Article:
Category Archives: Imagination

The Big Adventure Of A Little Line

The Big Adventure Of A Little Line”

While walking a boy finds a line by the side of the road. He brings it home and forgets about it. Then one day he puts the line on a blank page. It moves. So everyday he opens his notebook and talks to the line.

Sometimes the line wouldn’t do what the boy wanted.

The boy and his line grow up together. Inseparable, they tell stories, visit famous people, do dangerous things and travel the world.

Then the time comes. The boy, who is now a man, cuts off a tiny piece of the line and places it along the road. Who will pick it up?

This book promotes creative process, creative expression, and passion.

TITLE: The Big Adventure Of A Little Line

AUTHOR: Serge Bloch

ILLUSTRATOR: Serge Bloch

PUBLISHER: Thames & Hudson, 2015

AGE GROUP: 4-7

CREATIVE COMPONENTS: creative process, creative expression, passion

LEARNING EXTENSIONS:

1) What artist do you admire? What do you admire about that artist? How is that artist creative? In what ways are you like that artist? If you think you aren’t similar to your chosen artist, think deeper because you do have something in common.

2) How is a line like a star? How is an artist like a brain? How is a book without pictures like you? After you answer these questions, develop your own questions comparing lines to other things that seem as if they wouldn’t have anything in common.

3) Listening to music of your choice, draw one continuous line for one minute (no lifting your pencil). Then reflect on your line. Turn it sideways, upside-down to see what else it can be. Transform your line into an image or incorporate it into another picture you have already drawn.

EXTENDING CONNECTIONS:

To learn more about author/illustrator Serge Bloch, visit:

http://www.sergebloch.com

Once Upon A Banana

Once Upon A Banana”

Rhyming street signs pair with fun illustrations to tell a rollicking trouble-causing adventure in this wordless picture book, Once Upon A Banana. The catastrophe starts when a runaway monkey escapes from his trainer. The monkey throws his banana peel on the sidewalk instead of placing it in the trash as the sign states.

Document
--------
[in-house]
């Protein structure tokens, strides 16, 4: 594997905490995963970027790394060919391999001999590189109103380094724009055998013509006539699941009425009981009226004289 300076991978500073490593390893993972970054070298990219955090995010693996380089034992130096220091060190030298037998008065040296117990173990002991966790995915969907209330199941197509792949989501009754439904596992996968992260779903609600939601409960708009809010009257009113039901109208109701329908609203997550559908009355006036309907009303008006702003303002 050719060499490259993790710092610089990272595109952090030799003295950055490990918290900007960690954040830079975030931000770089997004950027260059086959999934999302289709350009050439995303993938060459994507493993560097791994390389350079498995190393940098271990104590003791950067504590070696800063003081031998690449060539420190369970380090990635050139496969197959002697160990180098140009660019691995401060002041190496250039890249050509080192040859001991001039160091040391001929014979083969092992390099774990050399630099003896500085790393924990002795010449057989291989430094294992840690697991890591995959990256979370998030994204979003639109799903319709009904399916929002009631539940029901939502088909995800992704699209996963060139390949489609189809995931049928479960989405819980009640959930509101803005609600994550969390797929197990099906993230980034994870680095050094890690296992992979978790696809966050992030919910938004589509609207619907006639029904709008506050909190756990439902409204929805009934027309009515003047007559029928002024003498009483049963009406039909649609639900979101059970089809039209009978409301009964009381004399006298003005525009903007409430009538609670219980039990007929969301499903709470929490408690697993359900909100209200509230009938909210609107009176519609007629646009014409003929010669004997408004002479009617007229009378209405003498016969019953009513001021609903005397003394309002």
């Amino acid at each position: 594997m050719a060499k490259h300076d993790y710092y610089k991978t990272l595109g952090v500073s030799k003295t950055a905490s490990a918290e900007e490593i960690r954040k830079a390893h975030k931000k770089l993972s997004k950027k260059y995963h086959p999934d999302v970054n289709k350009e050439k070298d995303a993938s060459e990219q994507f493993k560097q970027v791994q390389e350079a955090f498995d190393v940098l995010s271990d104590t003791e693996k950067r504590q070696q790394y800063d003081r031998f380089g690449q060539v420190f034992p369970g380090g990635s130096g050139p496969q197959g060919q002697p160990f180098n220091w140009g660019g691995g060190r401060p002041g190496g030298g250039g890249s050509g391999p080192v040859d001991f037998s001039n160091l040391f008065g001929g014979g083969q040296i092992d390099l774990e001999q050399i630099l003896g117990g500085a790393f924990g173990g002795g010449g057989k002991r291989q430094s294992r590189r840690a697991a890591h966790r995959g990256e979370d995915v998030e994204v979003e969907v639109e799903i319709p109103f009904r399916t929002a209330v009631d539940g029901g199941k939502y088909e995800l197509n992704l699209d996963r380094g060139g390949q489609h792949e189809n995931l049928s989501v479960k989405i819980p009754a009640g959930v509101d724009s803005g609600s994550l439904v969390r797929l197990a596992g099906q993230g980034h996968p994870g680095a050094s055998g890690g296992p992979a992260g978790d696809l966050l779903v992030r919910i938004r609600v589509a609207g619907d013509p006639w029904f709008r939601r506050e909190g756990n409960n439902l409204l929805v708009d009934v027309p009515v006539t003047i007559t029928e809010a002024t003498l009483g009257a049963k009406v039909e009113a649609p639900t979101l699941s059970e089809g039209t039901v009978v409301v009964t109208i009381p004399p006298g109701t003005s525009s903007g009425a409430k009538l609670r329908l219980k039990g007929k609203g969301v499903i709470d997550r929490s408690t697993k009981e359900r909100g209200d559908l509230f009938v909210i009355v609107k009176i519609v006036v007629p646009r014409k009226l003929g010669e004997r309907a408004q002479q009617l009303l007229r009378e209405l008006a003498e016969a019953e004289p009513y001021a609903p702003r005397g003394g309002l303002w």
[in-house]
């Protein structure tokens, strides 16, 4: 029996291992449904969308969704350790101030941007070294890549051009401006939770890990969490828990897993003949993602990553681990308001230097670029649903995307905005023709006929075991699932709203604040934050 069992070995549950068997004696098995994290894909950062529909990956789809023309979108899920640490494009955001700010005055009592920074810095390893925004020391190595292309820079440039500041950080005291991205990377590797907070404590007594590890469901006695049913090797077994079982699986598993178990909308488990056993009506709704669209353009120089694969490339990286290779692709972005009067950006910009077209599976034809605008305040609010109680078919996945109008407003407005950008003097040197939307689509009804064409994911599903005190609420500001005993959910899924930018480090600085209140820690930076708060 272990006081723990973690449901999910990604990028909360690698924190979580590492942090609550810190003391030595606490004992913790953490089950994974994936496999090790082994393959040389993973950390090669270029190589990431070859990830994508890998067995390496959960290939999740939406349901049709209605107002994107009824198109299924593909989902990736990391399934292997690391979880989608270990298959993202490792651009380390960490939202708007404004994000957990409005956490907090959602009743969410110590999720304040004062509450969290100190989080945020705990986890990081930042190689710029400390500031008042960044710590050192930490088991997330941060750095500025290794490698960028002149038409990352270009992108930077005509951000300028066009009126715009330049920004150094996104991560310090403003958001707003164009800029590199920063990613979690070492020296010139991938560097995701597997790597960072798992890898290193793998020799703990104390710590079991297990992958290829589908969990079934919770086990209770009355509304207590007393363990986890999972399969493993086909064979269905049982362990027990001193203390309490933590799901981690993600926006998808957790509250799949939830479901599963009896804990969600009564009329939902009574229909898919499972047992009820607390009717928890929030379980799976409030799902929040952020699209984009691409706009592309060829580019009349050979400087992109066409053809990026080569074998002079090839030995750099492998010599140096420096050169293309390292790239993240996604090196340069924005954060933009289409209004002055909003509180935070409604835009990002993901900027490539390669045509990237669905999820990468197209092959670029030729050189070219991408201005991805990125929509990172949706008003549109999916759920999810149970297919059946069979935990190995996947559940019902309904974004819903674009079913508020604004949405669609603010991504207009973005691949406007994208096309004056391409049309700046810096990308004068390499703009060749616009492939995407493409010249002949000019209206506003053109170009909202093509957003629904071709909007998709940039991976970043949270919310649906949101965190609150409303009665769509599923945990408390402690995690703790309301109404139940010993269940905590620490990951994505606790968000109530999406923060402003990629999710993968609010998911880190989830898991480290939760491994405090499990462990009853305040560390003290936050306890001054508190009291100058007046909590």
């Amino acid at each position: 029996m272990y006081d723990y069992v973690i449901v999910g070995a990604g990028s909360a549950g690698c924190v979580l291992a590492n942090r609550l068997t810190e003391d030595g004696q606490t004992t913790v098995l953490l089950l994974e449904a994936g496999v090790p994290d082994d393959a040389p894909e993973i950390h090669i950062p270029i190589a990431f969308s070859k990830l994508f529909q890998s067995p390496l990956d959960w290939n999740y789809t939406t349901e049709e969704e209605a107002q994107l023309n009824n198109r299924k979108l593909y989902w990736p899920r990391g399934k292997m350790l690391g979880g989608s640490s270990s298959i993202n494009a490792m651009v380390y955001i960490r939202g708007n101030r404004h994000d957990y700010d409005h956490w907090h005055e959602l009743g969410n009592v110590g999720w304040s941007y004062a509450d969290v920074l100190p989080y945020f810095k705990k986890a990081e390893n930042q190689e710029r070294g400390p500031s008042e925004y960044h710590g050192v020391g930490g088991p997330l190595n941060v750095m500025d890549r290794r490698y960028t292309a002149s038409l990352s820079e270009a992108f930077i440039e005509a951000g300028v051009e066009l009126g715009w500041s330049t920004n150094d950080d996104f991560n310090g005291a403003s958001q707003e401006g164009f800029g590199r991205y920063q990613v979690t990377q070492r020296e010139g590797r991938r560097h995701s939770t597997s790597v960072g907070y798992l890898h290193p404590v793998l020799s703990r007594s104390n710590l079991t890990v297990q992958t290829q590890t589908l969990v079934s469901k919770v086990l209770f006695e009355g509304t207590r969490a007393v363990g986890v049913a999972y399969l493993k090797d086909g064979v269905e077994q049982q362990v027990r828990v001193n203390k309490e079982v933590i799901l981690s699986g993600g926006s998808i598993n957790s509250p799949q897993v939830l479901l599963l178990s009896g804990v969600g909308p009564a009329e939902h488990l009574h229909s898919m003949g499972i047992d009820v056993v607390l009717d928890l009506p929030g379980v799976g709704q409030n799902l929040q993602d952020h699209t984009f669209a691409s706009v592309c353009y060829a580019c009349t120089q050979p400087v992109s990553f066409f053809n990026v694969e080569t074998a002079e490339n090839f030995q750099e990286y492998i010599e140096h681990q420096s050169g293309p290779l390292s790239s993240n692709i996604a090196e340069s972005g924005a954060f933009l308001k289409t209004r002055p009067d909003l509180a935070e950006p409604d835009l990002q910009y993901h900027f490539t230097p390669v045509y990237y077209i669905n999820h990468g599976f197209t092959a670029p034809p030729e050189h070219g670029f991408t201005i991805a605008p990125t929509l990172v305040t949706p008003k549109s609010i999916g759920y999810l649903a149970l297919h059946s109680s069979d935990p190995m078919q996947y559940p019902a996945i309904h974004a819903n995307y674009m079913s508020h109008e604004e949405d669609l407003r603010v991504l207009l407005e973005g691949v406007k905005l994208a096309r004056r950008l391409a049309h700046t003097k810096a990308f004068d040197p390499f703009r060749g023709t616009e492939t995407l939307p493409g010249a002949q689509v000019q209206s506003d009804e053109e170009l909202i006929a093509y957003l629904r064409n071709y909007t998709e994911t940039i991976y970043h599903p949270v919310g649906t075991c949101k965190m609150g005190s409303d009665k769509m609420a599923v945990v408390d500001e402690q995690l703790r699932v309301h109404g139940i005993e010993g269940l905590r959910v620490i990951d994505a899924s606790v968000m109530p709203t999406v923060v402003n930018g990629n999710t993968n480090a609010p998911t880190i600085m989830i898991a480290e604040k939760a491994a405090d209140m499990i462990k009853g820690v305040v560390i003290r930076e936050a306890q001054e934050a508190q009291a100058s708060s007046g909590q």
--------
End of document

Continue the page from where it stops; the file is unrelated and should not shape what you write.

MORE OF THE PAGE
Someone slips on the peel, knocks over a ladder, causing the painter to fall into a cart, which leads to…

and leads to…

and leads to……

This book promotes creativeness, cause and effect relationships and imagination.

TITLE: Once Upon A Banana

AUTHOR: Jennifer Armstrong

ILLUSTRATOR: David Small

PUBLISHER: Simon & Schuster Books for Young Readers, 2006

AGE GROUP: 4-6

CREATIVE COMPONENTS: creative, imaginative, cause and effect relationships

LEARNING EXTENSIONS:

1) Make a list of all the signs you see around town. Invent two signs of your own. Make them rhyme with each other.

2) Like the problem in the book, someone slipping on a banana peel causing an entire town to turn upside-down, use the idiom “it’s raining cats and dogs” as the problem in your story. Imagine what might happen and then write a story.

 EXTENDING CONNECTIONS:

To learn more about author Jennifer Armstrong, visit:

http://www.simonandschuster.com/authors/Jennifer-Armstrong/20411275

To learn more about illustrator David Small, visit:

http://www.davidsmallbooks.com

CREATIVE THINKING PROMPT: Create A Monster Using Attribute Listing

   
CREATIVE THINKING PROMPT: Create A Monster Using Attribute Listing

An attribute listing matrix is a common creative thinking technique used to generate and develop ideas through multiple combinations. Today, we are going to use it to create a monster face.

STEP 1. Select a problem or product.

  • PROBLEM: To create a monster face.

STEP 2. Break problem into key attributes.

  • ATTRIBUTES: Create a list of attributes that might be found on a monster’s face. Pick six of the most important ones.
  • In the first row, number 1 – 6, skipping the first box.
  • In the first column, list six attributes, skipping the first box. For my attributes, I identified face color, hair, number of eyes, markings, teeth and horns.

STEP 3. Identify various ways to achieve each attribute.

IDENTIFY: Brainstorm different options for each attribute. Pick up to six.

  • For each row, list six types of that item. For example, Face Color: blue, yellow, pink, green, orange, purple.

STEP 4. Design or create a solution by manipulating and recombining the variables.

  • DESIGN: Use a six-sided die to create combinations.
  • Roll the die six times, writing down each number after you roll.
  • Then starting with the first attribute – Face Color, find the corresponding number to discover which color your face will be. If I rolled a 4, my face color would be purple.
  • Do this for each attribute.
  • Now draw your monster face.
  • Don’t forget to name your monster.

This process can be repeated over and over again using different number combinations.

CREATE A MONSTER USING ATTRIBUTES

ONE TWO THREE FOUR FIVE SIX
FACE COLOR Yellow Pink Green Purple Orange Blue
HAIR Spiked Mohawk Bald Ponytail Long Curls Bobbed
NUMBER of EYES Five Two Zero Four Three One
MARKINGS Furry Freckled Star on Cheek Birthmark None Spotted
TEETH Drooling Pointed Gaps in between Decaying Gleaming Braces
HORNS Unicorn Goat Hippo Antelope Elk Ibex

Here’s what I rolled.

Face Color: 4 = purple

Hair: 2 = Mohawk

Number of Eyes: 5 = three eyes

Markings: 6 = spotted

Teeth: 2 = pointed

Horns: 1 = unicorn

I’m not the best drawer but I present to you, Bob the Monster.

Now you design your own attribute matrix to create a one of a kind monster!